Seasonal behavior

Diet and Nutrition

Tonkin snub-nosed monkeys are herbivores (folivores and frugivores), they generally consume leaves, fruits, flowers and seeds.

Mating Habits

200 days
1-2 infants

Tonkin snub-nosed monkeys are polygynous, which means that one male mates with multiple females. The mating behavior and habits of this species is insufficiently explored due to small overall population and lack of observations in the wild. However, gestation period is known to last for 200 days, yielding 1 - 2 infants. Females produce young during the spring and summer months. Duration of nursing period is unknown. The age of reproductive maturity is 7 years old in males and 4 years old in females.


Population threats

This species has lost a significant part of its original range due to large-scale deforestation and continuous hunting. As a result, Tonkin snub-nosed monkeys are now found only in 5 isolated populations. Currently, these monkeys still suffer from destruction, degradation and fragmentation of their habitat. Throughout their range, they face massive deforestation for agricultural land, development, road construction, both legal and illegal tree felling, gold mining as well as production, using non-timber materials. Nevertheless, the primary threat to the population of this critically endangered species is hunting, although its meat is known to be bad-testing. However, this monkey is often killed when seen in the wild, being used in food and traditional medicine.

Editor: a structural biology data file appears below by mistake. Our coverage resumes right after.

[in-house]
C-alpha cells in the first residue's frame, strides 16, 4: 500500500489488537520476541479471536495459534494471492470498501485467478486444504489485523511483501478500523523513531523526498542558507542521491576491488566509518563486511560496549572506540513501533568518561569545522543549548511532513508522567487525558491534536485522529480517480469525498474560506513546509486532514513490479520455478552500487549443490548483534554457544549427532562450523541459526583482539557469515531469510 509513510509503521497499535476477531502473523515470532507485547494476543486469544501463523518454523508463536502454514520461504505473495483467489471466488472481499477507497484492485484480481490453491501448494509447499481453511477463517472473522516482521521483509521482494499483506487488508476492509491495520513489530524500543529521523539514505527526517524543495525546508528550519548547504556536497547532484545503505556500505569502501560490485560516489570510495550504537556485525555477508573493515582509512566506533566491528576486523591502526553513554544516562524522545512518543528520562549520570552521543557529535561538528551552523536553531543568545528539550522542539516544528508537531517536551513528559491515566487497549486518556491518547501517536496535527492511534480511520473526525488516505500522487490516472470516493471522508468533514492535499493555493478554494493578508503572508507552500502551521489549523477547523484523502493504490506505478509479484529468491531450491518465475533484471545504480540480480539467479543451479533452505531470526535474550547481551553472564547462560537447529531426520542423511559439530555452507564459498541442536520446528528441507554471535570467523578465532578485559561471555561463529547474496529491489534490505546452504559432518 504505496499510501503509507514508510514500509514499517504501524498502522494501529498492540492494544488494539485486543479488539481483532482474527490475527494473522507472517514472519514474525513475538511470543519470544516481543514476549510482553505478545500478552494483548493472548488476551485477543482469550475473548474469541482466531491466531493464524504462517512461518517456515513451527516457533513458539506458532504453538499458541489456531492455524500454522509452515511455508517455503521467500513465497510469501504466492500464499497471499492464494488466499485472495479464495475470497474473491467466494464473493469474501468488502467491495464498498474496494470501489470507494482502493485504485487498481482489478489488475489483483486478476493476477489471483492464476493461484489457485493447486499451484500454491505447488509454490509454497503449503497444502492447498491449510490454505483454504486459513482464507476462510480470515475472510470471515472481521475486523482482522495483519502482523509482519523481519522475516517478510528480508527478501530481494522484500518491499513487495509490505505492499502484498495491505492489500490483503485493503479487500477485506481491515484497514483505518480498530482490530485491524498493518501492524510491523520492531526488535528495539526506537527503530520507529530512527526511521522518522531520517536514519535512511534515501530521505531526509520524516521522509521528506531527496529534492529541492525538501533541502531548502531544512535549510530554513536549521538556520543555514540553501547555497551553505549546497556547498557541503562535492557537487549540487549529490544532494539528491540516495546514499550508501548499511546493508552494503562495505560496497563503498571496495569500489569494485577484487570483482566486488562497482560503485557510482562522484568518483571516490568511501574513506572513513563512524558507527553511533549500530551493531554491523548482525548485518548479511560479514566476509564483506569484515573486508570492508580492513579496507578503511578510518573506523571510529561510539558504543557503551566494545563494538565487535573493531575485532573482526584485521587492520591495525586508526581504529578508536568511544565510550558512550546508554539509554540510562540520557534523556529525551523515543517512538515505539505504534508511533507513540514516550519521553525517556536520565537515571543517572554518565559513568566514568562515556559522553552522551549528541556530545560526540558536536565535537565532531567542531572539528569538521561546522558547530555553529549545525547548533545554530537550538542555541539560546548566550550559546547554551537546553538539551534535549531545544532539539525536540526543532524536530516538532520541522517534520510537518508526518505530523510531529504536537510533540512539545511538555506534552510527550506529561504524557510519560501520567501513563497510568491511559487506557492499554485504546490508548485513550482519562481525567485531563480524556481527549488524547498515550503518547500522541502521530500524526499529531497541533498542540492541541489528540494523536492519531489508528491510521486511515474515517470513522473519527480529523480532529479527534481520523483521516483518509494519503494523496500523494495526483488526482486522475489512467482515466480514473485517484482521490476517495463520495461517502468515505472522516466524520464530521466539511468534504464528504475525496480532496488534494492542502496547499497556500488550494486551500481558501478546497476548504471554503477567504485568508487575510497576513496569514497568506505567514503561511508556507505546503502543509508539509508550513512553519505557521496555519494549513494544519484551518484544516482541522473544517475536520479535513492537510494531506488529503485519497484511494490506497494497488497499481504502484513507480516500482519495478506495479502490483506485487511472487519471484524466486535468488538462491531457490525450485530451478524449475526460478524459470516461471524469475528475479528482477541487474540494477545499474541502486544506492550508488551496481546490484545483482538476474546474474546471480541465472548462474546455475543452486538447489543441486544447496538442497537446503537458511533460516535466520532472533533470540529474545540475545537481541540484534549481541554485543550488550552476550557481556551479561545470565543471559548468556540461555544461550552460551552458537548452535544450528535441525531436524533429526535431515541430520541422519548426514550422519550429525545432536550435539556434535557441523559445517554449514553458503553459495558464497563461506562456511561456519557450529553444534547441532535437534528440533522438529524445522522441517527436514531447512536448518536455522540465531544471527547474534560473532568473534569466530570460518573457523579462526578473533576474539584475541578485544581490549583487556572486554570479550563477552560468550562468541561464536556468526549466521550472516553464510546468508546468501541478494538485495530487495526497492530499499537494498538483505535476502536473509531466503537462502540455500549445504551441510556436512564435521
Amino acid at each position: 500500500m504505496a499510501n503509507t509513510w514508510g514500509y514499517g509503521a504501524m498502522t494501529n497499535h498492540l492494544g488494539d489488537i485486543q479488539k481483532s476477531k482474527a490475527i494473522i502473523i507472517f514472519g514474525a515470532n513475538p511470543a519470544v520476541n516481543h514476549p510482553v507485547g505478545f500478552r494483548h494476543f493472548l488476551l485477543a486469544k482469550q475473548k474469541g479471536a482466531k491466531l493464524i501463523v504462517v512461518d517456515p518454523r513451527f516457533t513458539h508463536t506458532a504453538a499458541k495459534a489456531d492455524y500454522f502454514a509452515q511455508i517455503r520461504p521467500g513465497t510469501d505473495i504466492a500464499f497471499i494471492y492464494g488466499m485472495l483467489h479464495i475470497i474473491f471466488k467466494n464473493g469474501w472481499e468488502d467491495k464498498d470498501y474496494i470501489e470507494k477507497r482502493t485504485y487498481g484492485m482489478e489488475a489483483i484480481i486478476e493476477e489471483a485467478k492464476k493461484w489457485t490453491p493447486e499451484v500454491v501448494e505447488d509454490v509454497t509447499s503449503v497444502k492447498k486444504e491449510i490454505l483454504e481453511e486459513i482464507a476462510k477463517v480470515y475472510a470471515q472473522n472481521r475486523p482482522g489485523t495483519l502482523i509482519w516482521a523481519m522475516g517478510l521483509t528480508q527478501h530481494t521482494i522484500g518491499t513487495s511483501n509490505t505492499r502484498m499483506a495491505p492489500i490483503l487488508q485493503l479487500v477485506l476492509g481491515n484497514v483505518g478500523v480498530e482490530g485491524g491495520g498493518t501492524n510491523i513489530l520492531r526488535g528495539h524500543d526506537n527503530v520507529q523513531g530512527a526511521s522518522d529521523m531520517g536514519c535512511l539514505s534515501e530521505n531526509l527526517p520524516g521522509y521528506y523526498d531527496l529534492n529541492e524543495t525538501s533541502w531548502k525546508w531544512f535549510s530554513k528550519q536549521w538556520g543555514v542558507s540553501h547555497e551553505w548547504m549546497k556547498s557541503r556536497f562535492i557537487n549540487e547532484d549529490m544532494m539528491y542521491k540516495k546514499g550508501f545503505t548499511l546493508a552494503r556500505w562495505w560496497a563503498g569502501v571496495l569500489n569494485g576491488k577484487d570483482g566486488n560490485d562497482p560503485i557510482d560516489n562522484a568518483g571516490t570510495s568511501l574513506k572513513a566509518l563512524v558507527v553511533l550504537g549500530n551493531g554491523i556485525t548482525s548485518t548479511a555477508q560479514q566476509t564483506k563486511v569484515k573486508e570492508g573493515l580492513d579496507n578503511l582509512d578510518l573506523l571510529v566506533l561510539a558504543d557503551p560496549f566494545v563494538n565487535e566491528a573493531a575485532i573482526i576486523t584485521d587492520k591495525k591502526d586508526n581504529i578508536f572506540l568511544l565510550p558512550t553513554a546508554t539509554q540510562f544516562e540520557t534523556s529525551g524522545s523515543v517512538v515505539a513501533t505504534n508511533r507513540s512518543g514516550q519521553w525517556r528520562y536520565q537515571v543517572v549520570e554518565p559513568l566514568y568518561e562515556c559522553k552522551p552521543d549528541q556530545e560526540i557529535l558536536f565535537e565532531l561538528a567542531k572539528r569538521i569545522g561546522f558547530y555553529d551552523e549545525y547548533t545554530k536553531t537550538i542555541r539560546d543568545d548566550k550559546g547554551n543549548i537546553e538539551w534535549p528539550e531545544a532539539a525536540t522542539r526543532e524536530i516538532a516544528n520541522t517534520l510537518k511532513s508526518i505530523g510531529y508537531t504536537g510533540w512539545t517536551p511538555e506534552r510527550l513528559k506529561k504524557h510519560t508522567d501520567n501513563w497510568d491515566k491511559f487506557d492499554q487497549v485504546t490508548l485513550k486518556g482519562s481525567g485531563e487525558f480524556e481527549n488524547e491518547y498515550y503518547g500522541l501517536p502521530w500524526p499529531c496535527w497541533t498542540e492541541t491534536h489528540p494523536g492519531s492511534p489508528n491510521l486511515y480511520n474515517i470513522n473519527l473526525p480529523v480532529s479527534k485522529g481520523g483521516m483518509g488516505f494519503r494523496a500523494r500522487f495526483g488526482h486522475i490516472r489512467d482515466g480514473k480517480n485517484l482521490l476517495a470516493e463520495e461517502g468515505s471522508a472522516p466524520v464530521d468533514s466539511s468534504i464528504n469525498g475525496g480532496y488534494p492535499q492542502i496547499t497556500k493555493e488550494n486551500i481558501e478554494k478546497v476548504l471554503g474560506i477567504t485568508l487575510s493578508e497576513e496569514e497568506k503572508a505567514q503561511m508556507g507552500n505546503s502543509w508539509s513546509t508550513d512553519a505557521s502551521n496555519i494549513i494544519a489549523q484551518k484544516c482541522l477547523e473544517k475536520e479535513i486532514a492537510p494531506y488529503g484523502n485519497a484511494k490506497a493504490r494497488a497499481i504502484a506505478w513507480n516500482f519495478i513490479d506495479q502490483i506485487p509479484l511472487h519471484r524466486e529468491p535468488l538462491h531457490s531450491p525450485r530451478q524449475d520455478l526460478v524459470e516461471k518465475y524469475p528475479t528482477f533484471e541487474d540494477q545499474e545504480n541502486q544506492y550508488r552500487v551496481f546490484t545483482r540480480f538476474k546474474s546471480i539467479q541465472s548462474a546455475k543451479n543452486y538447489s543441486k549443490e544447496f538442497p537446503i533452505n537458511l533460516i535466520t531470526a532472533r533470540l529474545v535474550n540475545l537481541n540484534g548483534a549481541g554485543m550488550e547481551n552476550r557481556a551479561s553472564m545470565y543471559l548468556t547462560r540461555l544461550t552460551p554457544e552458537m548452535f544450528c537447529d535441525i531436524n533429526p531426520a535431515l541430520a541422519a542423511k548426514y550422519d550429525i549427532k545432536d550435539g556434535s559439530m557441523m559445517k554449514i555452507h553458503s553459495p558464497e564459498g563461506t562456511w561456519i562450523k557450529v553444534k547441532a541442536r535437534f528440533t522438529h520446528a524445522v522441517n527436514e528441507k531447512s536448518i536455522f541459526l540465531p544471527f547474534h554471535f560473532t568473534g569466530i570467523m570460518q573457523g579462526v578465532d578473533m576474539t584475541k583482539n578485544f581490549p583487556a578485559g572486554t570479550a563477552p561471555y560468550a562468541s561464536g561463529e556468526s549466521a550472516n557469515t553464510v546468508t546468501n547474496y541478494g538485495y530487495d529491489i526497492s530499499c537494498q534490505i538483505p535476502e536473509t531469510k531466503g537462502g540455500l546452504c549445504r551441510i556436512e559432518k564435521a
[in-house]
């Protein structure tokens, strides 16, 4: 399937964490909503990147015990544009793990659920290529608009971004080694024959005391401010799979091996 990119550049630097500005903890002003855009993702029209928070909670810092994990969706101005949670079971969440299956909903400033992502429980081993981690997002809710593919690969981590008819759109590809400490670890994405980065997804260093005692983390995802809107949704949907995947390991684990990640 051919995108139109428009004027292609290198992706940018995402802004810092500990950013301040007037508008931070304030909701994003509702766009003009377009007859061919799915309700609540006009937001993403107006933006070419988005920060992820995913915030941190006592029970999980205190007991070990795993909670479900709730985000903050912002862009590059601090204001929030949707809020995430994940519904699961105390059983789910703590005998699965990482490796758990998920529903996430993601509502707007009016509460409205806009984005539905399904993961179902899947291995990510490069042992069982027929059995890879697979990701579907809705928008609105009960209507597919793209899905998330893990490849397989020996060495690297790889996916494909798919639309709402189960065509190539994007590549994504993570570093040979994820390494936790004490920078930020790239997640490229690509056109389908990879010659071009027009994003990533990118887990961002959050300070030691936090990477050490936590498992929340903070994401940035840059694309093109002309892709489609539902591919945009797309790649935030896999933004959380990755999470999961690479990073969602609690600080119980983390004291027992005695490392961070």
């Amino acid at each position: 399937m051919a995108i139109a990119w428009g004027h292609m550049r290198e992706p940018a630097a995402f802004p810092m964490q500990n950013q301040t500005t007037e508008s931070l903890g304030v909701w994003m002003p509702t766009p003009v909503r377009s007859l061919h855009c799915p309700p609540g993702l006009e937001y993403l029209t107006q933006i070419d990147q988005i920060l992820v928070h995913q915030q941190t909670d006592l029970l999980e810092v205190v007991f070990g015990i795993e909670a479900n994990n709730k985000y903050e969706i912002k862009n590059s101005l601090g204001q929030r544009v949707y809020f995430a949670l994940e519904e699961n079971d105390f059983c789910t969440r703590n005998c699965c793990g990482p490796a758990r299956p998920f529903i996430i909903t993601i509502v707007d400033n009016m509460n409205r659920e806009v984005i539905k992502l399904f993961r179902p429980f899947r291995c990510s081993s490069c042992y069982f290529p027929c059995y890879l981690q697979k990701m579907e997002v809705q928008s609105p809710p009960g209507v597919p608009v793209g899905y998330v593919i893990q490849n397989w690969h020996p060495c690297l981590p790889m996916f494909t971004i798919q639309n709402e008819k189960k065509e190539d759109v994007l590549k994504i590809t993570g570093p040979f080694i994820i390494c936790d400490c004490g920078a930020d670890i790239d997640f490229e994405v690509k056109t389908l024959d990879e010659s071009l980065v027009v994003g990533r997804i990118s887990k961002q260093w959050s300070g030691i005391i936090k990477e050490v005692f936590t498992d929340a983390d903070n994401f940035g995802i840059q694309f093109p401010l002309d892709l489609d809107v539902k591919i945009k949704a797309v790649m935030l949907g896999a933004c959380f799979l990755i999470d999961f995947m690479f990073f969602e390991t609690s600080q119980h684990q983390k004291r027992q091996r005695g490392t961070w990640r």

Population number

According to the IUCN Red List, the total population of Tonkin snub-nosed monkeys’ is approximately 250 animals, inhabiting their known range (the total range of this species is thought to be unknown). Overall, the species’ numbers are decreasing today, and the animal is classified as Critically Endangered (CR) on the IUCN Red List.

Ecological niche

These primates are known to maintain herbivorous diet, thus controlling plant communities of the local ecosystem. In addition, this diet allows them to act as important seed dispersers of the plants they use.

Fun Facts for Kids

  • Tonkin snub-nosed monkeys communicate with each other through a system of vocalizations. The most commonly used call in this species is the "hiccup" or “huu-chhhk” sound, which is used in everyday communication as well as serves as an alarm call, helping warn group members of potential threats. They also use vocalizations when travelling or detecting a resource.
  • This monkey is among the rarest mammals around the globe.
  • Monkeys are known to spend a significant amount of their active time mutual grooming, during which they usually picking out coats of one another to find and remove bugs.
  • Aggression is displayed through a wide variety of ways such as yawning, head bobbing, grinning or pulling a lip.
  • Monkeys are known to be very smart mammals. Moreover, the IQ of these highly intelligent primates is as high as 174.
  • Monkeys differ from apes by having tails.
  • Tonkin snub-nosed monkeys belong to the group of Old World monkeys, members of which exhibit 32 teeth, while New World monkeys usually possess 36 teeth.


1. Tonkin Snub-Nosed Monkey Wikipedia article -
2. Tonkin Snub-Nosed Monkey on The IUCN Red List site -